Today is Jerusalem Day and in honor of that Accordance Bible Software has a sale on some outstanding Jerusalem resources.

The photo collections should be mentioned first:

  • Accordance Photo Guide – save $25
  • The American Colony Collection – save $50
  • Views That Have Vanished (Photos of David Bivin) – save $13

Five Jerusalem “atlases” published by Carta are also discounted (with my favorite at the top):

  • The Quest: Revealing the Temple Mount in Jerusalem, by Leen Ritmeyer
  • Jerusalem in the Year 30 A.D., by Leen and Kathleen Ritmeyer
  • Jerusalem in the Time of Nehemiah, by Leen and Kathleen Ritmeyer
  • The Illustrated Atlas of Jerusalem, by Dan Bahat
  • Carta’s Historical Atlas of Jerusalem, by Dan Bahat

The sale page gives two examples of the dramatic changes visible in recent history at the Western Wall prayer plaza.

Check out these great resources before the sale ends on June 2!


(Posted by Michael J. Caba)

The Moabite Stone, also called the Mesha Stela, is an inscribed black basalt monument written in the Moabite language in c. 835 BC. It stands nearly four feet tall and was found in 1868 in the land of ancient Moab, now modern Jordan. It contains references to biblical figures such as Israelite King Omri and Moabite King Mesha (cf. 1 and 2 Kings), as well as the covenant name of God, YHWH (cf. Exodus 3). It is now located in the Louvre.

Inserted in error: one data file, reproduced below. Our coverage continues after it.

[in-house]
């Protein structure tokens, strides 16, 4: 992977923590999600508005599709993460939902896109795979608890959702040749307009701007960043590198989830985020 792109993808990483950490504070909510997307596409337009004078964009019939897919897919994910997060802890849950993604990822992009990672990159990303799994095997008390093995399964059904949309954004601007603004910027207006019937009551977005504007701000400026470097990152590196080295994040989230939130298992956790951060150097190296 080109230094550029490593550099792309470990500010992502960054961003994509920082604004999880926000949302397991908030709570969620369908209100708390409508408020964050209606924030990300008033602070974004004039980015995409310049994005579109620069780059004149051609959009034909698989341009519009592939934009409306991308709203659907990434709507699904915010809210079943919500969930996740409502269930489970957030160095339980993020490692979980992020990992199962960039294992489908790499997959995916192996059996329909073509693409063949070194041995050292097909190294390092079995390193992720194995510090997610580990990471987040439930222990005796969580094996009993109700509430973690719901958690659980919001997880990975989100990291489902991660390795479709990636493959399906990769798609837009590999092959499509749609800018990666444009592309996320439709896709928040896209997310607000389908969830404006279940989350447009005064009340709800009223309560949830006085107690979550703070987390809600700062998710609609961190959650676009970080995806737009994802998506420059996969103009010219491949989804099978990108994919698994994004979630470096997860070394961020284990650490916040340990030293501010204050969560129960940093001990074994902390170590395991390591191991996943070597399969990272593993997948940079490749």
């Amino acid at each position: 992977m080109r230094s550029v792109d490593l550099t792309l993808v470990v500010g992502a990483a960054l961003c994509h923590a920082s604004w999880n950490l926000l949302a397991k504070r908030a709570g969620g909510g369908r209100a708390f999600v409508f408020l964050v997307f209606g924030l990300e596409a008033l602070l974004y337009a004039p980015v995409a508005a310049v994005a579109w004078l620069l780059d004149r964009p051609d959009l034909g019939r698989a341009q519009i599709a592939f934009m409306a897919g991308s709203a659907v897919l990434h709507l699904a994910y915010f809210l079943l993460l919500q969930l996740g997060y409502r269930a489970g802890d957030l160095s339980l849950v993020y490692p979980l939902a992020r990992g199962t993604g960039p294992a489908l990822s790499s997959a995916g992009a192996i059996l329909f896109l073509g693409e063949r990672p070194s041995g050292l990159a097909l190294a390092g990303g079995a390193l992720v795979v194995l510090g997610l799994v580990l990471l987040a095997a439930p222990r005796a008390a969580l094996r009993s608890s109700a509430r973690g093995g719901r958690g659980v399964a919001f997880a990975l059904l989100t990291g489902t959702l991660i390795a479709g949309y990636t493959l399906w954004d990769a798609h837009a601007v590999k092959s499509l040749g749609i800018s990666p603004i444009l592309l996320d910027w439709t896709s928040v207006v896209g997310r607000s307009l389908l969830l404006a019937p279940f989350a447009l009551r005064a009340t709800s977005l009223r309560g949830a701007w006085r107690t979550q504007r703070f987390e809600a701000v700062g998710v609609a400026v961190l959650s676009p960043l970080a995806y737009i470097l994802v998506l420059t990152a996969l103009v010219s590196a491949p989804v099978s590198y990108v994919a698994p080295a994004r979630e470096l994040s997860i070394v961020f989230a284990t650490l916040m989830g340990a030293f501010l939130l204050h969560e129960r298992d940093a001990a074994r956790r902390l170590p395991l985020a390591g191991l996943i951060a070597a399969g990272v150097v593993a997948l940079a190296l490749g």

The story of the discovery and eventual movement of the stone to the Louvre is quite interesting in itself. Originally discovered by a missionary, it was subsequently broken apart by the local population who heated it with fire and then poured cold water on it. Following this, they used the various pieces as amulets in their granaries. Eventually, after much wrangling among European powers and local tribes, 57 pieces (representing about 2/3 of the original) coupled with replacement parts were used to reconstruct the original. The reassembly was undertaken with the help of a paper squeeze of the surface that was made before it was broken apart.

Future post(s) will comment on some controversial aspects of this important artifact.

(Photo: BiblePlaces.com. Significant resources for further study: The Context of Scripture, Volume 2, pages 137-138; Lost Treasures of the Bible, by Fant and Reddish, pages 97-103.)